Sam Tait gained her engineering degree in Naval Architecture in 1995 and was the first woman through the Australian Maritime College’s degree stream, and only the second woman in Australia to achieve her degree. Beginning her career in shipyards in Darwin, she has worked as a Systems Engineer and Ship Construction Manager on the ANZAC Frigate Program. In 2004, Sam joined the team supporting the historic ship Polly Woodside – a three-masted iron-hulled barque originally launched from Belfast in 1885 – and it was around this time that she became the first woman worldwide to chair a chapter of her professional engineering organisation, the Royal Institution of Naval Architects. She also managed to squeeze an MBA in.
She initially joined Systematiq as a contractor before accepting a role full-time, being impressed with the culture of the organisation and wanting to be a part of it.

We managed to fit in a few minutes with Sam between historic landmark achievements, to get her thoughts on what it feels like to be a woman in engineering who has blazed a trail for younger engineers like Edina.

“I’ve come through a very male-dominated industry and for the most part, have had the honour of being a bit of trailblazer,” said Sam. “I’ve learnt how to deal with some difficult characters who see ‘me’ rather than what I can do.  I am fortunate that I am a fairly resilient person and I’ve been even more fortunate to be able to provide some advice to other female engineers about how to tackle a variety of interpersonal issues that they feel are holding them back.”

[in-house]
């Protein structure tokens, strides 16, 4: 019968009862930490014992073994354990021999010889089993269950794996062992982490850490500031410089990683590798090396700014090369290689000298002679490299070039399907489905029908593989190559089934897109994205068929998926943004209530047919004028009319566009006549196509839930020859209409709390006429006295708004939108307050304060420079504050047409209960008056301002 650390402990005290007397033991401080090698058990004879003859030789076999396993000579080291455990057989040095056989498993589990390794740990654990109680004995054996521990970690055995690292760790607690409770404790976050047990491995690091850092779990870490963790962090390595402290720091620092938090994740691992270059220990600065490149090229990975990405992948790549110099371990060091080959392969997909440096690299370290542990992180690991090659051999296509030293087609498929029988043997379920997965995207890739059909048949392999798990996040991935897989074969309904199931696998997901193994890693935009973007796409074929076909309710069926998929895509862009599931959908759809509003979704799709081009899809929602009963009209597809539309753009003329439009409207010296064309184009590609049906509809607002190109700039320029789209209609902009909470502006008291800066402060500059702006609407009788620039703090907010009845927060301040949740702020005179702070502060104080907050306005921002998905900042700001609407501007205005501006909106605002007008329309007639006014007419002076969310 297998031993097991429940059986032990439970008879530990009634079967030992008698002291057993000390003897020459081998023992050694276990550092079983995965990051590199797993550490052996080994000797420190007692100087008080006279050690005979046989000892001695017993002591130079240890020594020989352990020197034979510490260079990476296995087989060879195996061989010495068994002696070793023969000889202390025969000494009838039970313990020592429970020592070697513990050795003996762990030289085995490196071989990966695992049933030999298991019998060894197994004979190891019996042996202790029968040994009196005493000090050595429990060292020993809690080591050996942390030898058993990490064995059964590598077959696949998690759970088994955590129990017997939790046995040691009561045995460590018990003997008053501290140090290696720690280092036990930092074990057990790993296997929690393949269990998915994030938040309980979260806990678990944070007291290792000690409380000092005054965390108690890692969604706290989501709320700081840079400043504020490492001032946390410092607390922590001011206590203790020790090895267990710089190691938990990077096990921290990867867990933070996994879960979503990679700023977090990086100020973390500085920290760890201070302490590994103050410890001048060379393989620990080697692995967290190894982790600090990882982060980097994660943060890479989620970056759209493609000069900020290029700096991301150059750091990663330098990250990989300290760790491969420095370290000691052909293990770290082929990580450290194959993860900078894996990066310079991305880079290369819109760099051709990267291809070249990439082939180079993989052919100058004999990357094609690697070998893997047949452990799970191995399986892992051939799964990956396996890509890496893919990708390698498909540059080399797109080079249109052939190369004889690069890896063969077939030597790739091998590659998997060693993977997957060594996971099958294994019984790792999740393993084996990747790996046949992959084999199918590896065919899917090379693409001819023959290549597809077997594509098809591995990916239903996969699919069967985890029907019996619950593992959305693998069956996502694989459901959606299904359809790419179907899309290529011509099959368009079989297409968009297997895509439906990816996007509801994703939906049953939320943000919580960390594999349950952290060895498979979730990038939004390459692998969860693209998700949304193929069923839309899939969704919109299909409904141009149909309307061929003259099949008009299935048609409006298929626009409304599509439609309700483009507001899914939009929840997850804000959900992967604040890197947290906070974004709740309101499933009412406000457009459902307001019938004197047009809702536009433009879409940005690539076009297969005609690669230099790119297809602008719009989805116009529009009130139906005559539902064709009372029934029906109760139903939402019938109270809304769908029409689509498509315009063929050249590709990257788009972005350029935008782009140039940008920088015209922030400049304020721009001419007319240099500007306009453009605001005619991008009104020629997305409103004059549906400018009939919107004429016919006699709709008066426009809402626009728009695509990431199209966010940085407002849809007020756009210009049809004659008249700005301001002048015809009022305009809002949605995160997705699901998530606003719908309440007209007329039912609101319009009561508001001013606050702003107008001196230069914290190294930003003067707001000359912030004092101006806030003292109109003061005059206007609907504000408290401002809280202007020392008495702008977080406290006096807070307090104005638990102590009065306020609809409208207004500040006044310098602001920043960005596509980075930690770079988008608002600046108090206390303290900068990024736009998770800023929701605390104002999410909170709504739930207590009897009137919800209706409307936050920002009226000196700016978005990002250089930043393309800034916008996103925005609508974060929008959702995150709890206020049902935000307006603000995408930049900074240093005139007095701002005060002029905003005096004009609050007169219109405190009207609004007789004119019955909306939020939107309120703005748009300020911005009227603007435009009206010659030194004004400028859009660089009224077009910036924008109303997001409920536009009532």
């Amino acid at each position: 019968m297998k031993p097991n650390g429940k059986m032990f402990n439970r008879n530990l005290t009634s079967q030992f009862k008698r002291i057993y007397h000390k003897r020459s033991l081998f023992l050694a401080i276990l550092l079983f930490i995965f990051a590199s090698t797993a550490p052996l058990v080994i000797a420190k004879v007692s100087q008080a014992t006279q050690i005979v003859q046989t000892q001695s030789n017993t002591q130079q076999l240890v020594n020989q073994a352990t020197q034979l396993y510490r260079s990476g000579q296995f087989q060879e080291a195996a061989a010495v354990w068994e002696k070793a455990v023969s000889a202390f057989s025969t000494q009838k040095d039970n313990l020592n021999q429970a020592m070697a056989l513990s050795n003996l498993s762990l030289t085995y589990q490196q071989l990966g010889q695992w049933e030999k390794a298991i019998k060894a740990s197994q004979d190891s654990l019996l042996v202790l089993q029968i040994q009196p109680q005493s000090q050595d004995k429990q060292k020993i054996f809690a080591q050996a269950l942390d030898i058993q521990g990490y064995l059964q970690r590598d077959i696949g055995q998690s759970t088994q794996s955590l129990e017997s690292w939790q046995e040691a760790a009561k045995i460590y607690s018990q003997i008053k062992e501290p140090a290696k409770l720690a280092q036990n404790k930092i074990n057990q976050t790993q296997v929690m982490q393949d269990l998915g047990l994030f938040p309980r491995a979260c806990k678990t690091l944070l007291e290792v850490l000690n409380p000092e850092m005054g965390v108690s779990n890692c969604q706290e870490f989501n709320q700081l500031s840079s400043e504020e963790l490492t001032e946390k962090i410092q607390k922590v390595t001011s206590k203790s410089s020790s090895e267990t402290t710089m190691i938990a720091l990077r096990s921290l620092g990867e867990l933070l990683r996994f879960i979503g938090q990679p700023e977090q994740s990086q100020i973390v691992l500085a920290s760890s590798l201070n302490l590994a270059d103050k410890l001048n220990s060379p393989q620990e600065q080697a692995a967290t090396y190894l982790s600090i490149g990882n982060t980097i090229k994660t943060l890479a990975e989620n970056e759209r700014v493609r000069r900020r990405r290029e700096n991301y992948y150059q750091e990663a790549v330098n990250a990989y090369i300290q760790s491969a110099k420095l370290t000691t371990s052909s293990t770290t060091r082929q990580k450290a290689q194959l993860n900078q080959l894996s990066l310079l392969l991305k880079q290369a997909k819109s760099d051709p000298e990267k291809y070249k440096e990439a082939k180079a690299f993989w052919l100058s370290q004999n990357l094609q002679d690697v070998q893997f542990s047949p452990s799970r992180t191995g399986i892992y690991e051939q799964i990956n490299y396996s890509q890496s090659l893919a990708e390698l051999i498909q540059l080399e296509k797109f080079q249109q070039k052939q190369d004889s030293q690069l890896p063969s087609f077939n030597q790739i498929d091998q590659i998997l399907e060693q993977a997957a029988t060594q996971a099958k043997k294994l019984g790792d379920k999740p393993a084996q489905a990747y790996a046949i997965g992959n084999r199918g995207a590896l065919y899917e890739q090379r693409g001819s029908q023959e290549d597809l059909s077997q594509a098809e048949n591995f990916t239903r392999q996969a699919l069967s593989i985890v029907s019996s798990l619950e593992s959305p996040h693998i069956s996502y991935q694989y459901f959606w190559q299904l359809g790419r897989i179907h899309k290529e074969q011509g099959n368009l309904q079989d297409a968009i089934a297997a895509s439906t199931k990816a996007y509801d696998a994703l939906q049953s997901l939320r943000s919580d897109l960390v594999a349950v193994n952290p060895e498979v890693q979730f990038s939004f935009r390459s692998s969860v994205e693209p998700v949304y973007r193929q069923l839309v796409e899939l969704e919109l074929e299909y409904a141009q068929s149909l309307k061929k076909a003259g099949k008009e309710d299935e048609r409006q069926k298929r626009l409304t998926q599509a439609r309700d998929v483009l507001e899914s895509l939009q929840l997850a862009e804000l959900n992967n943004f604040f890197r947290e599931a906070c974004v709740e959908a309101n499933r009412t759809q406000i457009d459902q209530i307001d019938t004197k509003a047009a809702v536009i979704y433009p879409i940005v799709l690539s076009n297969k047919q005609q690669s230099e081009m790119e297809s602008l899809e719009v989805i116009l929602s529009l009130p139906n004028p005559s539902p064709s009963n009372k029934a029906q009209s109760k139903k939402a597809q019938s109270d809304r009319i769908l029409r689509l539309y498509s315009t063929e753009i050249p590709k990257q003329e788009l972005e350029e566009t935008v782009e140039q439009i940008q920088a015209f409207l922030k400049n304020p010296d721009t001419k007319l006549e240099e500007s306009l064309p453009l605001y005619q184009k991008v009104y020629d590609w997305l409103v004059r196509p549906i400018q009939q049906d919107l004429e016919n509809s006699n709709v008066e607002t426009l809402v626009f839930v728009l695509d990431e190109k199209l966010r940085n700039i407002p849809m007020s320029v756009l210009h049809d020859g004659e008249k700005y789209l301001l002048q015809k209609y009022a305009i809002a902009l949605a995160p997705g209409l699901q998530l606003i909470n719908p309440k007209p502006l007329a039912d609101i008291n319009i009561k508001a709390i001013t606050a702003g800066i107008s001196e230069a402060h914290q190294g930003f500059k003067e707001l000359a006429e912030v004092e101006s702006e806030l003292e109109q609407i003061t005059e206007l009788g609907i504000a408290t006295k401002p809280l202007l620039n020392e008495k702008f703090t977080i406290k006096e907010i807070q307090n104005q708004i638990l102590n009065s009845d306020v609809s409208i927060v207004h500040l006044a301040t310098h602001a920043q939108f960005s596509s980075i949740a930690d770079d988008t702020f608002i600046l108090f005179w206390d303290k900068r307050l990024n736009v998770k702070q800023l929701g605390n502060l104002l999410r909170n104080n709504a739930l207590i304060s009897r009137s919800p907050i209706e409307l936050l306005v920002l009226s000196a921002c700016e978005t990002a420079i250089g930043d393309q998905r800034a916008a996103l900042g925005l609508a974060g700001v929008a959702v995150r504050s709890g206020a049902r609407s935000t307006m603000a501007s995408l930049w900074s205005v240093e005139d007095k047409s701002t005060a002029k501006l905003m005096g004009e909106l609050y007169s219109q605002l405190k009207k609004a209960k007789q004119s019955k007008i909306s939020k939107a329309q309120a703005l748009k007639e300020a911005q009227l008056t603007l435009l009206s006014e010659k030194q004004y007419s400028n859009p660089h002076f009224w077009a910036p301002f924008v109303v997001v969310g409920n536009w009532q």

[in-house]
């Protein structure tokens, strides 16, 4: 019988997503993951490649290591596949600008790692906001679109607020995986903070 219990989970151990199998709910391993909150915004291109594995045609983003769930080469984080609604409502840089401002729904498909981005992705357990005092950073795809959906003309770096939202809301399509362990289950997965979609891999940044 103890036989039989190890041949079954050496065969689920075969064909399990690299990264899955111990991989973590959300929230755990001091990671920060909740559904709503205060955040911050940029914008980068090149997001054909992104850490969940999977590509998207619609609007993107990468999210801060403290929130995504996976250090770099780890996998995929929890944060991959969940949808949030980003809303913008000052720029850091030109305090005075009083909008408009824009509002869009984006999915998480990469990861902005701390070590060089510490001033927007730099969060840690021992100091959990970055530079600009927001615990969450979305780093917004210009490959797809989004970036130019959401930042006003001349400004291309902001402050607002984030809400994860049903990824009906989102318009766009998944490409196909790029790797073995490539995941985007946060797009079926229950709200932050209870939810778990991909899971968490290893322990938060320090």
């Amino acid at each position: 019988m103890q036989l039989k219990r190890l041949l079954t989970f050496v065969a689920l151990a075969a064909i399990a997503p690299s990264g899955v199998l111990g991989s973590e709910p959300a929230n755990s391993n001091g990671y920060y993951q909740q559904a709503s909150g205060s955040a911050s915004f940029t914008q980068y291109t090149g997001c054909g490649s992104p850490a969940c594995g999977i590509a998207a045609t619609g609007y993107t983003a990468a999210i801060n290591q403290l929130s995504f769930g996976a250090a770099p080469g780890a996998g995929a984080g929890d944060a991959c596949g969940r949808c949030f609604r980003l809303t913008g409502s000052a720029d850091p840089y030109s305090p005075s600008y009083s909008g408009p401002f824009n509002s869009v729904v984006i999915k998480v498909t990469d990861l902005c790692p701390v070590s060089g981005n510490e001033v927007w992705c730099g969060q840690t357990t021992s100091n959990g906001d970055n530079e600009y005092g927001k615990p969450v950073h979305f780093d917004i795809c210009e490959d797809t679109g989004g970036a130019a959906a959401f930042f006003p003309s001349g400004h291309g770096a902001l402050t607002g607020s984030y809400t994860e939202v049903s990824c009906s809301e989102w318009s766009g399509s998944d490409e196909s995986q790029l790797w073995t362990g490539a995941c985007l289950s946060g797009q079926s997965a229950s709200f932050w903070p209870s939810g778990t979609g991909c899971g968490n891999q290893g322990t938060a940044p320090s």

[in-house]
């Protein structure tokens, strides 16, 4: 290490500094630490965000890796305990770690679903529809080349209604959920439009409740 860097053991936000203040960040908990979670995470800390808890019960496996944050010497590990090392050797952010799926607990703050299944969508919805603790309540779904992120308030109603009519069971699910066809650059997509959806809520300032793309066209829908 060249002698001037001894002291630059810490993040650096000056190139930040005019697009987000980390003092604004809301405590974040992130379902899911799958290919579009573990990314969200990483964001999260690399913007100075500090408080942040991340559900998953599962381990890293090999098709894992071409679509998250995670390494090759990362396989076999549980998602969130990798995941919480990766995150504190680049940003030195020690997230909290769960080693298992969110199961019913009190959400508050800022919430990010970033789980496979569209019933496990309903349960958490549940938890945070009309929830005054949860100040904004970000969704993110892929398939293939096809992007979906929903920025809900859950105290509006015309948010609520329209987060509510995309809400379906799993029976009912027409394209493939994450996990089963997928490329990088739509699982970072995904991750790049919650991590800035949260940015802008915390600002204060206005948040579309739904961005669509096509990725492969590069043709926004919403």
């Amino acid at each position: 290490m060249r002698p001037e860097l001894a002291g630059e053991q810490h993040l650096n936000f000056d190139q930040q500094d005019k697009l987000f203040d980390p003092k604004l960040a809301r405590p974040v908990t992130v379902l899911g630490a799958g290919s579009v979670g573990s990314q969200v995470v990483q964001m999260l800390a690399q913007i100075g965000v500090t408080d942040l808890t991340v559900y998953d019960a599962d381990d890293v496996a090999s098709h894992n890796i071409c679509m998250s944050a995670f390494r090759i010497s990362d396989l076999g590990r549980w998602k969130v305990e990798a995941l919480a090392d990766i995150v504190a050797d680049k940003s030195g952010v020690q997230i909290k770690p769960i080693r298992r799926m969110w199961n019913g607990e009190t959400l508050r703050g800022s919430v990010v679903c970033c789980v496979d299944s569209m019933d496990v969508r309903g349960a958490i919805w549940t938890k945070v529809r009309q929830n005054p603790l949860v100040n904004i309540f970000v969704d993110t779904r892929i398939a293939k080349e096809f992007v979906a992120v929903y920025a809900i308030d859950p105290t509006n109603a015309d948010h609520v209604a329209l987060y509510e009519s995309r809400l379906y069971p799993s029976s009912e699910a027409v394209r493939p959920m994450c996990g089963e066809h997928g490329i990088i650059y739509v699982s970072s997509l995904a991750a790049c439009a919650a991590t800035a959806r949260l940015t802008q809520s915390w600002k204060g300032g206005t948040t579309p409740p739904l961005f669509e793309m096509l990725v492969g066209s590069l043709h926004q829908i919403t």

“It’s been really good to have her as a mentor,” said Edina. “To see how she conducts herself daily has been a great insight into what a future in engineering could look like for me. Sam is a terrific mentor; she doesn’t let the little stuff get to her. I believe all engineers, not just female, should be exposed to people like Sam.”

We asked Sam how important she believed it was to support younger women in a modern workforce and in non-traditional roles, particularly in light of her role as mentor in the 2019 Women In Transport initiative.

“In short, it is essential.  A better balanced workplace leads to a better result, a more diverse approach to thinking – particularly for engineering problems – and, in general, a happier and more productive workforce across the board.  We can’t ignore the talent that resides in over 50% of our population or else we do so at our own detriment.”

The International Women’s Day, celebrated at the Engineers Australia luncheon, was promoted on social media with the hashtag #pressforprogress. We asked Edina what that meant to her.